Atlassian’s Jira Roadmaps began to sync up with the rest of its cloud-based product line this week, and more integrations will become available this quarter, as users await further streamlining of the company’s tools.
Jira Roadmaps, which offer high-level views into team projects and their projected delivery timelines, became available for the latest version of Jira Software Cloud in October 2018. Jira Software Cloud is distinct from Jira Server, a much older on-premises version of the nearly 20-year-old product.
This week’s updates include several refinements to the Roadmaps workflow interface, such as clearer visualizations of dependencies between Roadmap projects, and finer-grained workflow editing features in the top-level UI. Most significantly, users can now add multiple live Jira Roadmaps images to Confluence documents that offer business managers an organization-wide view of software projects, a key component of enterprise BizDevOps strategy.
“We use Confluence for our internal wiki,” said Chester Dean, director of business technology operations at Looker, a business intelligence firm in Santa Cruz, Calif. “The new integration will give us access to embedded visualizations of next-gen workflows.”
Looker, which Google acquired in June 2019, uses its own project-tracking tools within the previous version of Jira, known as Jira classic, which Atlassian also offers to customers through a partnership between the two companies. Looker still uses the older version of Jira along with the latest version, dubbed Jira next-gen, as users can get started quickly on projects in the newer edition, but the company still relies on some older features.
“We get people to model what they want in next-gen, then build it in classic,” he said. “Next-gen reduces the amount of admin time it takes to learn and understand how to use Jira, but it isn’t yet ready to replace classic for us.”
Jira Roadmaps, Code Barrel offer ease of use
One feature the latest version of Jira lacks is the ability to link workflows between different projects, but an Atlassian spokesperson said that feature is in the works. Dean said he understands that the priority for Atlassian is to keep Jira Roadmaps and the latest version of Jira Software Cloud current.
“There are a bunch of [vendors] building project management tools, and Atlassian has to be there for the next generation of developers,” he said.
Next month, Atlassian will also roll out integration between the latest version of Jira and the Jira automation tools it acquired with Code Barrel last fall. Code Barrel’s rules builder software automates routine tasks for Jira administrators, such as automatically pre-populating issues with associated subtasks.
Non-technical teams at Looker such as marketing and customer service have taken to the latest version of Jira because of such usability features, Dean said.
Still, Dean isn’t alone in wanting more cohesion between the two versions of Jira Software Cloud, as well as between the multiple products in the overall Jira line. Jira Roadmaps for the older version of the product are not yet generally available, but were previewed at the Atlassian Open summit in Boston last October, and users at that event also said they’d like to share information more easily between the two versions of the product.
However, Jira Roadmaps workflows are fundamentally designed to be independent from one another, so that Jira administrators don’t have to manage changes. This may complicate upgrades for users of the older version, but in the long run, analysts warn that enterprises should expect such disruptions.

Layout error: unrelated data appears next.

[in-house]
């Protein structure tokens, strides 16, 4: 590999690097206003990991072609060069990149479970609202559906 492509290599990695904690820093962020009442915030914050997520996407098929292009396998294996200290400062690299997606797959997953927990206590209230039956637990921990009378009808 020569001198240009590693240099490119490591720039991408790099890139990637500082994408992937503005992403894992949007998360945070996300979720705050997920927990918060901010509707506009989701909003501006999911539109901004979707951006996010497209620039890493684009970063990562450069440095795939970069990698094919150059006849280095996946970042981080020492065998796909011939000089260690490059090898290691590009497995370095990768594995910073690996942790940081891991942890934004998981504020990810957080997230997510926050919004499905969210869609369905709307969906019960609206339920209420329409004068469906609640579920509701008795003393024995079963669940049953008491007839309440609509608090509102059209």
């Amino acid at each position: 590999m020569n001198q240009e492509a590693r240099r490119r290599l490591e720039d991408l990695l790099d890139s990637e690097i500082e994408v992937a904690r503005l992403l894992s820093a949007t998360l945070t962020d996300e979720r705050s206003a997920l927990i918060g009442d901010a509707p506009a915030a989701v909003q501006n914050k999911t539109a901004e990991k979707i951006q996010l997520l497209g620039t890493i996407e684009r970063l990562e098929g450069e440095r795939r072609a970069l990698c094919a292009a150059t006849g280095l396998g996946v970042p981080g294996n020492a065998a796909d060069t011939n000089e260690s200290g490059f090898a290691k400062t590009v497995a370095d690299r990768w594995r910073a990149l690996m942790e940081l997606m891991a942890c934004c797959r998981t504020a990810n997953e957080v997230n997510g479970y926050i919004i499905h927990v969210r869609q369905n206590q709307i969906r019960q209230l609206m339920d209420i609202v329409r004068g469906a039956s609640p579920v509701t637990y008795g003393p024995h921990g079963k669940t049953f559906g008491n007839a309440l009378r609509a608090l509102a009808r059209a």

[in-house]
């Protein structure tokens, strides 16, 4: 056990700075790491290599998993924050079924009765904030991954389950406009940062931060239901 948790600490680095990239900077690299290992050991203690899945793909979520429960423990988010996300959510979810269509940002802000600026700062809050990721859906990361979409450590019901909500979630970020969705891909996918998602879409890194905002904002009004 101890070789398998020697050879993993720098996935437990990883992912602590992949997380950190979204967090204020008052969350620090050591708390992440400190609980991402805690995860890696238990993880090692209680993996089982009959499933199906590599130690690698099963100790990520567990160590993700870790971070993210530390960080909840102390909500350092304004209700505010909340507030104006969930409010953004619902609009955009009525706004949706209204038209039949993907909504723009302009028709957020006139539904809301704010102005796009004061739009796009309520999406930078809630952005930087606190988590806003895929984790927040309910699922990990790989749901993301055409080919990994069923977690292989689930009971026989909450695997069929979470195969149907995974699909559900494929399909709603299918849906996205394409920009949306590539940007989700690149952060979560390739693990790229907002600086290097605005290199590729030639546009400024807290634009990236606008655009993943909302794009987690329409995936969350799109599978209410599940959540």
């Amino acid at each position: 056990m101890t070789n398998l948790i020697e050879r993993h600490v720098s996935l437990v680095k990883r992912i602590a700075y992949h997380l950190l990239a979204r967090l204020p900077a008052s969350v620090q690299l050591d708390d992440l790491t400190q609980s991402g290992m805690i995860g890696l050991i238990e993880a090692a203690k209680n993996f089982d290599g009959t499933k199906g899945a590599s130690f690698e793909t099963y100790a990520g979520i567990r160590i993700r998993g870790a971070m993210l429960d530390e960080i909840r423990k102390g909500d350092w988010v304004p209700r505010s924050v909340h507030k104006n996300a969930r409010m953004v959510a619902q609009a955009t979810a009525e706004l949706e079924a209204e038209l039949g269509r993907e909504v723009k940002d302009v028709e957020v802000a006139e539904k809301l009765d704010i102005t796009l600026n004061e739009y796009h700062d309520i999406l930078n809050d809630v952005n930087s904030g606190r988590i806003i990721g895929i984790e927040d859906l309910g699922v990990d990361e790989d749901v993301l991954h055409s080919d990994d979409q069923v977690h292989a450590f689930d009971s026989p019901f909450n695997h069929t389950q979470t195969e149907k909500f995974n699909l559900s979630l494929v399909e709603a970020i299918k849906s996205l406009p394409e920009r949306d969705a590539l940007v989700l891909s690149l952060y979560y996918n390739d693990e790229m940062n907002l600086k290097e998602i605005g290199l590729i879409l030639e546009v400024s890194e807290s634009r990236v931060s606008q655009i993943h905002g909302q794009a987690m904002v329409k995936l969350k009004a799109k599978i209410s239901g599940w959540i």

“From one generation to another, there are new ways of working,” said Thomas Murphy, an analyst at Gartner. “Customers are used to a certain way of doing things, but those features might operate differently than they expect in a new product.”
Atlassian’s software integration balancing act
While cloud-only users wish for more features in common between Jira next-gen and classic, enterprise companies in on-premises and hybrid cloud environments would also like to see some next-gen Jira features added to Atlassian’s Jira Server.
But the company has made clear that its emphasis will be on cloud and next-gen products, and it says more than half of its enterprise customers have already moved to the cloud version. Some 45% of Jira users have also moved to next-gen as of this month, the company said. At this point, Jira Software Cloud and Server products are developed separately on different codebases, which introduce different constraints, making it unlikely they will share features.
In part, this is because Atlassian increasingly competes with Agile planning and DevOps software vendors that don’t offer on-premises products at all, such as Zendesk and GitLab, Gartner’s Murphy said. Another competitive product, Microsoft’s Azure DevOps, offers the same features both on-premises and in the cloud, but Azure DevOps users face their own integration and upgrade challenges as Microsoft moves toward GitHub.
Meanwhile, Atlassian sweetened the cloud deal for reluctant enterprise users when it shored up its cloud security features and began offering a cloud SLA last year, after a move to AWS in 2018 improved its reliability. In November 2019, the company introduced Atlassian Forge, a framework software partners and IT pros can use to convert popular plugins available for on-premises products for use with the cloud suite, which had been another major hindrance to enterprise cloud migration.
Atlassian has pledged to streamline and rationalize all of its Jira products, which include Portfolio for Jira and Jira Align, based on Atlassian’s acquisition of AgileCraft in 2019, and link them through a unified data repository. Company spokespeople said this week that work will continue throughout 2020, along with CI/CD pipeline integration for Jira, likely to be launched at Atlassian Summit in early April.
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